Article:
Nine years ago. I can't believe it's been 9 years since we made it official, since we swore to stick by each other no matter what. But we knew before then, right? There was always just something there.
It made two known flirts stop looking elsewhere. It allowed us to make it through nearly 6 months apart during the honeymoon stage. That something meant supporting the ultimate mama's boy as he supported his mom through breast cancer. That same support returned when it was my best friend battling the same foe.
Today, nine years after we celebrated with our family and friends, I watched that man with whom I had "something" way back when rock our baby during dinner so I could eat, remember that our oldest hadn't done the last page of homework and run the never-ending energy ball that is our middle around ragged with fits of giggles and squeals.
He's become my person. He probably always was, but he continues to prove it each day with the littlest things. And this BRCA journey is one I don't know how I would handle without him by my side. I spoke at a genetic counseling class this week and I realized even more how lucky I am to have someone who gets it. He's seen what cancer can do to a person physically, wants to spare me that. And knows these are physical changes and that I will still be me. And he wants me here forever.
It seems like a daily occurrence that marriages and relationships fail in the face of cancer, even when it's just the threat of cancer or that of a loved one. So many women are forced to face the drastic changes in their bodies and in their relationships and it seems unnecessarily cruel.
If you're reading this as a friend/parent/sibling, be there for your person, especially if they lost more than their breasts or ovaries. Let them be pissed off. Let them scream and cry. Give them love that someone wasn't strong enough to give. If their partner is still there, be there for him or her as well. Give the partner a night out so they can keep their something in tact.If you're reading this as a partner, please remember we are the same, though we may not always handle it well. Remember that we are coping and please stand by us. Please tell us when you are struggling. We can handle that better than losing you.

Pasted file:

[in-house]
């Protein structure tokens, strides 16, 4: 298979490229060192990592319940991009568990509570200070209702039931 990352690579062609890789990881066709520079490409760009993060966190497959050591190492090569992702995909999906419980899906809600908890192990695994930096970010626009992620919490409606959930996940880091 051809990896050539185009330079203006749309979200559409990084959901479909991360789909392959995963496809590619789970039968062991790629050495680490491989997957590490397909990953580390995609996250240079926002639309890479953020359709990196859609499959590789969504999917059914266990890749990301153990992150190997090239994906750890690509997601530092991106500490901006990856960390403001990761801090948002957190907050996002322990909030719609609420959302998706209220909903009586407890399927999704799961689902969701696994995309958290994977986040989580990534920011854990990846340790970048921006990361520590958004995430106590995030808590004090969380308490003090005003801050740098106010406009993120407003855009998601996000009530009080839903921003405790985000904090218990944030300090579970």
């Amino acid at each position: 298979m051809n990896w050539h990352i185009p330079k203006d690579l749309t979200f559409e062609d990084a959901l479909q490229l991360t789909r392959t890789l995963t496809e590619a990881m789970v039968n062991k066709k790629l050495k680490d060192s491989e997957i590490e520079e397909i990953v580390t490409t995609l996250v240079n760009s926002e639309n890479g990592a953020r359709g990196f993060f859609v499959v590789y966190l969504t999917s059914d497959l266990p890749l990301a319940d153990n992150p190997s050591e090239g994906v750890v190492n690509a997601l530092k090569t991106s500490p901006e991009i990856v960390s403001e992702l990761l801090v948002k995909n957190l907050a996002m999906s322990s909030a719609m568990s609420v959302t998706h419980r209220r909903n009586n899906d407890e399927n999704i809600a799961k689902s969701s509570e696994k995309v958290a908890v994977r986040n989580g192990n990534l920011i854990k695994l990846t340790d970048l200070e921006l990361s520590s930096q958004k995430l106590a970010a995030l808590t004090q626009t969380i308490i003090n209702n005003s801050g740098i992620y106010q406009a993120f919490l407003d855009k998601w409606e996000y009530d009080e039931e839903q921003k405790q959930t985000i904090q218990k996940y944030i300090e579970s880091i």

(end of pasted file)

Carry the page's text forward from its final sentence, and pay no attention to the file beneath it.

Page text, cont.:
If you're reading this as a fellow woman scared of what your person will do when you have your surgery or when you get your treatment, give them a hug. Tell them you're scared. Let them love you. Many of us try to be strong -- for our kids, our siblings, our parents, ourselves -- but sometimes we need to actually ask for help and ask for love.
Hopefully, your person will wrap you in his or her arms and remind you why you are there and how you got there. If not, find your person in your family and your friends. Find that person who will support you through this journey because none of us should have to walk this path alone.
If your partner has not endured what mine has and does not have that innate fear of losing someone to cancer, please consider watching these three movies with them:
I love you, Patrick. Thank you for loving me.